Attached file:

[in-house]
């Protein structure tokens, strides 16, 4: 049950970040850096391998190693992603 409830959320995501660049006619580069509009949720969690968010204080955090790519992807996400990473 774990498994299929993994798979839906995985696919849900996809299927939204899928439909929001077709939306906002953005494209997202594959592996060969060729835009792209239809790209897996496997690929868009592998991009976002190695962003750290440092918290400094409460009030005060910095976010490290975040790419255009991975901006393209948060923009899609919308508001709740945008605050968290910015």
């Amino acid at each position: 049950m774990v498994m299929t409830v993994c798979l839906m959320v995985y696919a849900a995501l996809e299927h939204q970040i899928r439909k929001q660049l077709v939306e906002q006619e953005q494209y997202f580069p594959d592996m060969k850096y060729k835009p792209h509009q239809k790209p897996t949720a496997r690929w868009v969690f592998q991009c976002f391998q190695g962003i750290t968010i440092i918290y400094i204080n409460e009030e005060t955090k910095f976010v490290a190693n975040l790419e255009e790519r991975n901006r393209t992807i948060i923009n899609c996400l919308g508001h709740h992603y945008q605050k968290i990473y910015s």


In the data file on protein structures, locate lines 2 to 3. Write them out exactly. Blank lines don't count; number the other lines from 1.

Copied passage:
């Protein structure tokens, strides 16, 4: 049950970040850096391998190693992603 409830959320995501660049006619580069509009949720969690968010204080955090790519992807996400990473 774990498994299929993994798979839906995985696919849900996809299927939204899928439909929001077709939306906002953005494209997202594959592996060969060729835009792209239809790209897996496997690929868009592998991009976002190695962003750290440092918290400094409460009030005060910095976010490290975040790419255009991975901006393209948060923009899609919308508001709740945008605050968290910015």
């Amino acid at each position: 049950m774990v498994m299929t409830v993994c798979l839906m959320v995985y696919a849900a995501l996809e299927h939204q970040i899928r439909k929001q660049l077709v939306e906002q006619e953005q494209y997202f580069p594959d592996m060969k850096y060729k835009p792209h509009q239809k790209p897996t949720a496997r690929w868009v969690f592998q991009c976002f391998q190695g962003i750290t968010i440092i918290y400094i204080n409460e009030e005060t955090k910095f976010v490290a190693n975040l790419e255009e790519r991975n901006r393209t992807i948060i923009n899609c996400l919308g508001h709740h992603y945008q605050k968290i990473y910015s």